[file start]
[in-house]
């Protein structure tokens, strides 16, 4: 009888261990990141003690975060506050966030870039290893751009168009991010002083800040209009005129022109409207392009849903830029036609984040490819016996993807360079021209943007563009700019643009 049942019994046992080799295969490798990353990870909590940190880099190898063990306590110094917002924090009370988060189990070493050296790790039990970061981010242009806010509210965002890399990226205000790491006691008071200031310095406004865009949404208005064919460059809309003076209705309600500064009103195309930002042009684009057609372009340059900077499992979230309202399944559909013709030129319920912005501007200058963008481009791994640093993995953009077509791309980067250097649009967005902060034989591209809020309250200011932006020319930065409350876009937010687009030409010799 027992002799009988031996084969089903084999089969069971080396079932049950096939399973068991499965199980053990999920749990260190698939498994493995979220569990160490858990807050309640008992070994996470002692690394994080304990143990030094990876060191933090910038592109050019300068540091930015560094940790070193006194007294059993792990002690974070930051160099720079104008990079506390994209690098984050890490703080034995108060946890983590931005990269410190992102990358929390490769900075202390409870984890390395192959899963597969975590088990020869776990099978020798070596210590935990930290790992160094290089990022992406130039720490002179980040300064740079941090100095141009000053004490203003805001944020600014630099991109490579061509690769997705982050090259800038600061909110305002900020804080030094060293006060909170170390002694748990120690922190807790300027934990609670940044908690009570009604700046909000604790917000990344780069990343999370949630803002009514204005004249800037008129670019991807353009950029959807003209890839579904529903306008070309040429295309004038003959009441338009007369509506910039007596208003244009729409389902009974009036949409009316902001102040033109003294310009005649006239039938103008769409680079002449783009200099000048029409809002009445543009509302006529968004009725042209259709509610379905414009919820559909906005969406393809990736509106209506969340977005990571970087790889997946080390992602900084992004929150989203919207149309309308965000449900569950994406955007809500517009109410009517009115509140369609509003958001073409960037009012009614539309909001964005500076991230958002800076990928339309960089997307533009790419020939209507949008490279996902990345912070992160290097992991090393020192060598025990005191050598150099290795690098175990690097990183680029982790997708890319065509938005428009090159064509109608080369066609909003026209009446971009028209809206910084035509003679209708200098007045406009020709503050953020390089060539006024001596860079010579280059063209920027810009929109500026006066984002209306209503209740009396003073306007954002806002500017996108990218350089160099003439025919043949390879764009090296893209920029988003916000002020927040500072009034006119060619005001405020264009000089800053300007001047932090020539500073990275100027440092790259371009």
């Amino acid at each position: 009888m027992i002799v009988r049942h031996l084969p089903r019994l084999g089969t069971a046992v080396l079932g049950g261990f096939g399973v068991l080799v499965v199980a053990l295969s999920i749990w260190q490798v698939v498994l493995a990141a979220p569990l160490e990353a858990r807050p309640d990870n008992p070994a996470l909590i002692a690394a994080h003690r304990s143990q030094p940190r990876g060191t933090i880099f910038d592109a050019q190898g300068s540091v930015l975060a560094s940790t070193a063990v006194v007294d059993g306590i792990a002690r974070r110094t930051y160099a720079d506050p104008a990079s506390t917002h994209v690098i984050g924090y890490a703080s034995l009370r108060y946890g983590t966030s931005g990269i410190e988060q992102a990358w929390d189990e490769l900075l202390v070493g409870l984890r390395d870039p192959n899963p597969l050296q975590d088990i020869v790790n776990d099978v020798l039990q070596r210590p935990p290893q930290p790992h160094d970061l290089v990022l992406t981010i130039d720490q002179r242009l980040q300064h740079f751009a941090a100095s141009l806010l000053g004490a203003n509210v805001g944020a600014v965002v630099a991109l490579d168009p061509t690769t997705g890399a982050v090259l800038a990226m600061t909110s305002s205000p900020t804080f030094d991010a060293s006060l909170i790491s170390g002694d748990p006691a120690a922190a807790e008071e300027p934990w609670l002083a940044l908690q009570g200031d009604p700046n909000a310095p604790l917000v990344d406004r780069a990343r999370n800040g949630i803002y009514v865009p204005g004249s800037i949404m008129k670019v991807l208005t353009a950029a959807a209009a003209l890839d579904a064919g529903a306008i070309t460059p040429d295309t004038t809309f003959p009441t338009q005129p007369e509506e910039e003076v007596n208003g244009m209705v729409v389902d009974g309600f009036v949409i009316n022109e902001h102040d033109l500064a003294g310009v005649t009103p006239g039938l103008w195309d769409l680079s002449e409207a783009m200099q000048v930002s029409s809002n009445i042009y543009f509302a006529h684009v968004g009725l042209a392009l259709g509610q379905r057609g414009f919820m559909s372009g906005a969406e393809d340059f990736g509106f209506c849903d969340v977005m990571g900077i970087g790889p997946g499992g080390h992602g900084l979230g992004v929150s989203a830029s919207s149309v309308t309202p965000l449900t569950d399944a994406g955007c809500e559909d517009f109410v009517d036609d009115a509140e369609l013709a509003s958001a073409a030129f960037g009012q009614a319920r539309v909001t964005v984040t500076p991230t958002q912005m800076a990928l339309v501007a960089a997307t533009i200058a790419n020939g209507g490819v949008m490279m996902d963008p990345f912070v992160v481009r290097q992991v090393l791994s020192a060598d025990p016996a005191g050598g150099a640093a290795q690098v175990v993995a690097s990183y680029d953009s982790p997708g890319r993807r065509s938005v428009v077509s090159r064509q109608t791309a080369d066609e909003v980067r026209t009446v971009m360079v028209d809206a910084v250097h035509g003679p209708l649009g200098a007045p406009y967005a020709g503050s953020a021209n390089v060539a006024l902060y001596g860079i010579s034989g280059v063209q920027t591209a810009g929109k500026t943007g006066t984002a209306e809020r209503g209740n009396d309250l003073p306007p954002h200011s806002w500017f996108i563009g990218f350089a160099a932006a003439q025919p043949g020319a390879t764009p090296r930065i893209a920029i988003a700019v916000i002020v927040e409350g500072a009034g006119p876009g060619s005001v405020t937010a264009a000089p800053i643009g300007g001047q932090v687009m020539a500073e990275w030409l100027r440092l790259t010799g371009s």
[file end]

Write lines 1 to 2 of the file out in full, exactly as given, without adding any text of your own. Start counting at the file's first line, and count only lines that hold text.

[in-house]
């Protein structure tokens, strides 16, 4: 009888261990990141003690975060506050966030870039290893751009168009991010002083800040209009005129022109409207392009849903830029036609984040490819016996993807360079021209943007563009700019643009 049942019994046992080799295969490798990353990870909590940190880099190898063990306590110094917002924090009370988060189990070493050296790790039990970061981010242009806010509210965002890399990226205000790491006691008071200031310095406004865009949404208005064919460059809309003076209705309600500064009103195309930002042009684009057609372009340059900077499992979230309202399944559909013709030129319920912005501007200058963008481009791994640093993995953009077509791309980067250097649009967005902060034989591209809020309250200011932006020319930065409350876009937010687009030409010799 027992002799009988031996084969089903084999089969069971080396079932049950096939399973068991499965199980053990999920749990260190698939498994493995979220569990160490858990807050309640008992070994996470002692690394994080304990143990030094990876060191933090910038592109050019300068540091930015560094940790070193006194007294059993792990002690974070930051160099720079104008990079506390994209690098984050890490703080034995108060946890983590931005990269410190992102990358929390490769900075202390409870984890390395192959899963597969975590088990020869776990099978020798070596210590935990930290790992160094290089990022992406130039720490002179980040300064740079941090100095141009000053004490203003805001944020600014630099991109490579061509690769997705982050090259800038600061909110305002900020804080030094060293006060909170170390002694748990120690922190807790300027934990609670940044908690009570009604700046909000604790917000990344780069990343999370949630803002009514204005004249800037008129670019991807353009950029959807003209890839579904529903306008070309040429295309004038003959009441338009007369509506910039007596208003244009729409389902009974009036949409009316902001102040033109003294310009005649006239039938103008769409680079002449783009200099000048029409809002009445543009509302006529968004009725042209259709509610379905414009919820559909906005969406393809990736509106209506969340977005990571970087790889997946080390992602900084992004929150989203919207149309309308965000449900569950994406955007809500517009109410009517009115509140369609509003958001073409960037009012009614539309909001964005500076991230958002800076990928339309960089997307533009790419020939209507949008490279996902990345912070992160290097992991090393020192060598025990005191050598150099290795690098175990690097990183680029982790997708890319065509938005428009090159064509109608080369066609909003026209009446971009028209809206910084035509003679209708200098007045406009020709503050953020390089060539006024001596860079010579280059063209920027810009929109500026006066984002209306209503209740009396003073306007954002806002500017996108990218350089160099003439025919043949390879764009090296893209920029988003916000002020927040500072009034006119060619005001405020264009000089800053300007001047932090020539500073990275100027440092790259371009």